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Our critics weigh in on local theater

Wednesday, Dec 30 2009

Cirque du Soleil: Ovo. Cirque du Soleil's worldwide success has fed its dilemma of needing to invent something original with each successive touring show while adhering to its lucrative formula. Ovo distinguishes itself from the last handful of shows, much to the credit of Brazilian director and choreographer Deborah Colker and the concept, in her words, of "creating a world of insects with the emphasis on constant movement and color." Shows in the past have had vague thematic elements that were hastily abandoned when the circus power acts rolled out, but not in this case. Colker and the creative crew have gone to great lengths to bring to life the festive and miniature world as seen by insects. Each act is performed by different bug families — spiders, fire ants, grasshoppers, and even a dragonfly doing an acrobatic dance on a blade of grass. Gringo Cardia's set evokes forests, caves, webs, nests, and beautifully blooming giant flowers, all in which the insects work, eat, flutter, play, and fight. The clowns are a little lackluster in this edition, but the acts are better than ever — upside-down slackwire unicycling, a jaw-dropping display of foot juggling, and a unique rock climbing/trampoline act. Through Jan. 24 at AT&T Park, 24 Willie Mays Plaza, S.F. $45.50-$135; 866-624-7783 or (Nathaniel Eaton) Reviewed Dec. 23.

The 39 Steps.This production being a Broadway import, you might expect just another generic and generally unchallenging extravaganza. Arguably, it is, but how appealing that the most technically elaborate thing about it is the well-oiled machine of its ensemble performance. (Okay, and the terrific shadow puppets.) Claire Brownell, Ted Deasy, Eric Hissom, and Scott Parkinson rip right through this funny, hammy, riotously paced retelling of the 1935 British spy thriller about a man who finds himself embroiled in a life-threatening conspiracy and a high-stakes chase across the U.K. Officially, it's called Alfred Hitchcock's The 39 Steps, but as the program explains, it was adapted by Patrick Barlow, based on an original concept by Simon Corble and Nobby Dimon, and based on the book by John Buchan. So if anyone is counting, that's more writers than actors. Between them, however, those actors play too many characters to count, and with consistently, infectiously entertaining aplomb. Instead of an adulteration of the movie with which Hitchcock first caught Hollywood's eye, director Maria Aitken here delivers a winning testament to its enduring popularity. Through Jan. 3 at the Curran Theatre, 445 Geary (at Mason), S.F. $35-$80; 512-7770 or Kiefer) Reviewed Dec. 23.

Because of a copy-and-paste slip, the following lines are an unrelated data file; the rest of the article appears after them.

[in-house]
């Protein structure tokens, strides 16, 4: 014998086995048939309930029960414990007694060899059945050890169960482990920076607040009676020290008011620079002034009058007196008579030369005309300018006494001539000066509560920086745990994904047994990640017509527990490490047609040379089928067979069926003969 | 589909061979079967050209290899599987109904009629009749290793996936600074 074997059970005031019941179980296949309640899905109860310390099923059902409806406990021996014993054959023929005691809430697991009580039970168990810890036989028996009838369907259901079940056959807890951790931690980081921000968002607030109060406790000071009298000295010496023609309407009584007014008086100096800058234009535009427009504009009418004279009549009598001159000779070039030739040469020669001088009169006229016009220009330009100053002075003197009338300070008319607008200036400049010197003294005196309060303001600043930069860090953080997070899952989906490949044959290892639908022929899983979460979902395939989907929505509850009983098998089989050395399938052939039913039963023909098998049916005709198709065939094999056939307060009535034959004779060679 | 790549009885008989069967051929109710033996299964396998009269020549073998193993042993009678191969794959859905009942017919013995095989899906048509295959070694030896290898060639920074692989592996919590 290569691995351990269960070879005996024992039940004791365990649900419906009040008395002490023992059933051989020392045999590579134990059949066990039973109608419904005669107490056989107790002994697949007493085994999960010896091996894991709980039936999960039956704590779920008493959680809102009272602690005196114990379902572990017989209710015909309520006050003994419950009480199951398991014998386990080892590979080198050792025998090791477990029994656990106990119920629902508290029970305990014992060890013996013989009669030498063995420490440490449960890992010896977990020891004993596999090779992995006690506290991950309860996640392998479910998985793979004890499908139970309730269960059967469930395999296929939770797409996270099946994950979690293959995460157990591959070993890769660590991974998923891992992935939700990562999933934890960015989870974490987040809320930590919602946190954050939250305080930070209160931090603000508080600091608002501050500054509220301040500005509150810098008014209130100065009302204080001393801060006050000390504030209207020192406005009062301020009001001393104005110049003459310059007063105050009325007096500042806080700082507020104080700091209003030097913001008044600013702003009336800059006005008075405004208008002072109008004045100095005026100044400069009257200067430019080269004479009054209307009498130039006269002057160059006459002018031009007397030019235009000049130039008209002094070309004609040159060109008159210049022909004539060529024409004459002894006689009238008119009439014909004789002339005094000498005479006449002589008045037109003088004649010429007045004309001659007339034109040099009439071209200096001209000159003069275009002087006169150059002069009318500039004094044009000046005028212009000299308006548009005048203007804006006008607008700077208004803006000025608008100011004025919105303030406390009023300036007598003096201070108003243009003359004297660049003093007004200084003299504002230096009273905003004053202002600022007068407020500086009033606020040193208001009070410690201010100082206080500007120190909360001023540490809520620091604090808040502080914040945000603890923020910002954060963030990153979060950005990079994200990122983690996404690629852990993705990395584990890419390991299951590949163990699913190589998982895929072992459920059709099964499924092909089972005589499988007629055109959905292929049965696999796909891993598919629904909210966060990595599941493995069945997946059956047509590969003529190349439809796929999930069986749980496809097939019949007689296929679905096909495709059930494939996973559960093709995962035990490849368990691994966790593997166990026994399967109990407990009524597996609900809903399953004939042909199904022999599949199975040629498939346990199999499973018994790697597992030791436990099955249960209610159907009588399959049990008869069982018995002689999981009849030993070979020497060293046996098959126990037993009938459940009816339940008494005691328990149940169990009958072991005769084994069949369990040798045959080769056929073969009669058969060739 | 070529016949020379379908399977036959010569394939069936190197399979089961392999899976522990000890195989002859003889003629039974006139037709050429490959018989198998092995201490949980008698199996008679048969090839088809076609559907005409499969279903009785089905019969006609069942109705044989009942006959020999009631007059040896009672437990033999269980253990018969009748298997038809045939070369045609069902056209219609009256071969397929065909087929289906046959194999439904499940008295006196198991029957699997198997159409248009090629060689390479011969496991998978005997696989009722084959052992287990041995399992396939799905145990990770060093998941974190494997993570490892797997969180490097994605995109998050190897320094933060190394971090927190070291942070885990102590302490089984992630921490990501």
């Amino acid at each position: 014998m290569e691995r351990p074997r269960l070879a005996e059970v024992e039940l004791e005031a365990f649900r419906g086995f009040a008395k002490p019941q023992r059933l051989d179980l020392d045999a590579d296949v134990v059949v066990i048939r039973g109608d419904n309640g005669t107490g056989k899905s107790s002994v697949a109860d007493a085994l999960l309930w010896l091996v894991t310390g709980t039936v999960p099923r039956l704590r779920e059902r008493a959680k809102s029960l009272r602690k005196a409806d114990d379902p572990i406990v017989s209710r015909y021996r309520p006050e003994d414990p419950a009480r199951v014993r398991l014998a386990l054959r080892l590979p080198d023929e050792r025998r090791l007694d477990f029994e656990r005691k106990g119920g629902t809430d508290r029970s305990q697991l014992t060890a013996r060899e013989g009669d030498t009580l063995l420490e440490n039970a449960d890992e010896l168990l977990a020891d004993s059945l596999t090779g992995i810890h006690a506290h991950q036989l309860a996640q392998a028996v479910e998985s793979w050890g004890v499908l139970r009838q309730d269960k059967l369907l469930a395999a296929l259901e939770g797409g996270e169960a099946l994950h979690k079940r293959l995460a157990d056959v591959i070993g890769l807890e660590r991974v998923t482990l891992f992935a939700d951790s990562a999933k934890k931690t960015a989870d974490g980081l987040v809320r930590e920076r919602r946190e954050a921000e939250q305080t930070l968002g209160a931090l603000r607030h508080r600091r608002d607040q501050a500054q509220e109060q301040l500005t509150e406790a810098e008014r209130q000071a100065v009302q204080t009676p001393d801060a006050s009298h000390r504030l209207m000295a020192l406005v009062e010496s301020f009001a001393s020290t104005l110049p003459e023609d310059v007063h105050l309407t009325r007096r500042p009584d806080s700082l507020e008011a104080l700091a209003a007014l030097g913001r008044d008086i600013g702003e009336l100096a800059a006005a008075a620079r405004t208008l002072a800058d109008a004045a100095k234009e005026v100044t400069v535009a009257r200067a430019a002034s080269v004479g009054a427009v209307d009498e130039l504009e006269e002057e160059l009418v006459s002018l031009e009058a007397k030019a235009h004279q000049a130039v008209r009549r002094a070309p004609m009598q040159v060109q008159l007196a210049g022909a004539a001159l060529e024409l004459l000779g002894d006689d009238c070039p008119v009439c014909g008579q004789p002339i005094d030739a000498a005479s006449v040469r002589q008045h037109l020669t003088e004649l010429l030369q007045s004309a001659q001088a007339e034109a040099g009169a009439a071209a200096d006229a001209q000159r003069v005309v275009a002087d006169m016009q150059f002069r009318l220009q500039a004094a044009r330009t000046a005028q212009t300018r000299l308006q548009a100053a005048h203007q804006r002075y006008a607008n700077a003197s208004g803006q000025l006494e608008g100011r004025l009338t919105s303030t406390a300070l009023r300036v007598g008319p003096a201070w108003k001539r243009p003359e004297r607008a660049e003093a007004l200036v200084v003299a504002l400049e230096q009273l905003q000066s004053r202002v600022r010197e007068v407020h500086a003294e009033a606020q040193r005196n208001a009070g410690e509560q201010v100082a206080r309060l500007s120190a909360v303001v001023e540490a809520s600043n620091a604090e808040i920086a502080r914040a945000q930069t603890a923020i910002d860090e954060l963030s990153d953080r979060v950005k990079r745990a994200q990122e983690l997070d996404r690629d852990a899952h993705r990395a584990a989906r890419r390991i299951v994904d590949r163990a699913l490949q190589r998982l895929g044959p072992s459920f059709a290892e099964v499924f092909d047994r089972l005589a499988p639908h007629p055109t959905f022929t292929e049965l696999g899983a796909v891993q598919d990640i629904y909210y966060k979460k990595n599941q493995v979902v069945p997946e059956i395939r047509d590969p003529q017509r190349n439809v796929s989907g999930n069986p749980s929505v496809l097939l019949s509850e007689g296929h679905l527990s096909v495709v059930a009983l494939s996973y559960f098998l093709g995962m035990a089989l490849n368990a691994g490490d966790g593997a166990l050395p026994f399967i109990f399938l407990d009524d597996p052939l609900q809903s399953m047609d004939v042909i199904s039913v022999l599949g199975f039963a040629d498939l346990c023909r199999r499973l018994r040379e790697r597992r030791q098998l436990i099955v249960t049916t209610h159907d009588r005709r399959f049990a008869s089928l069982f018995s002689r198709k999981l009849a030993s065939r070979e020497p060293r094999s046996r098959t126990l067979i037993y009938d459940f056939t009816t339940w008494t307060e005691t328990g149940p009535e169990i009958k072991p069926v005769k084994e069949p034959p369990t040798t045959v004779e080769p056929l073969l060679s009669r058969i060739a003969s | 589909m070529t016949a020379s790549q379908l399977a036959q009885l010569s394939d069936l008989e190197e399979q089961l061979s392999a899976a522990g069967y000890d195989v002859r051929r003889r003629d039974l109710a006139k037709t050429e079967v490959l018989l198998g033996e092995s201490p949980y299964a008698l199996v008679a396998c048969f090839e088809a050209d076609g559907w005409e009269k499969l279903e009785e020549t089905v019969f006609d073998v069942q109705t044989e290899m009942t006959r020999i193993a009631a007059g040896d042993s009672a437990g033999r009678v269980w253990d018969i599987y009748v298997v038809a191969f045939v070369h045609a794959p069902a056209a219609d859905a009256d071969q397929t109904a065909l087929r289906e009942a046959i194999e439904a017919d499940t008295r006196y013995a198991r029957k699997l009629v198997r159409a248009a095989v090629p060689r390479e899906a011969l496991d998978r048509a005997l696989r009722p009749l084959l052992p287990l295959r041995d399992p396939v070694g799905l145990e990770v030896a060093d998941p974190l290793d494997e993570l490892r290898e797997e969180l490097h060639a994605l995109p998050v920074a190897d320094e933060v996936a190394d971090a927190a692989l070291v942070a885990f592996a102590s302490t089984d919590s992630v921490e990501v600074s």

Under the Gypsy Moon. Storylines don't really matter in a Teatro ZinZanni production; they just provide a loose framework for the circuslike acts everyone comes to see while they enjoy a fancy five-course meal. In the group's latest three-hour show, the Spiegeltent is invaded by thieving gypsies (so much for political correctness), who, in addition to being skilled swindlers, are also (surprise) skilled blues singers, jugglers, and acrobats. As one would expect, the trapeze work is impressive, especially the comic rope-play by Sabine Maier and Joachim Mohr, who manage to fall over themselves without falling down. The evening's most satisfying moments, however, happen on the ground. A juggling number set to Prince's "Kiss" is simple but delightful, and Mat Plendl dazzled the audience with his mastery of the hula hoop. Unfortunately, too many of the cabaret's comedy bits are lame. Punny punchlines delivered by a Henny Youngman-like character played by Geoff Hoyle (the original Zazu in the Broadway production of The Lion King) are especially groan-inducing. Those cheesy moments leave a bad taste in your mouth, as does some of the food, which is passable but not stellar. While Under the Gypsy Moon does deliver some magical moments, unless you've got a lot of disposable cash, it's an evening perhaps best left to the tourists to enjoy. Through Jan. 17 at the Spiegeltent, Pier 29 (at Battery), S.F. $117-$195; 438-2668 or (Will Harper) Reviewed Sept. 30.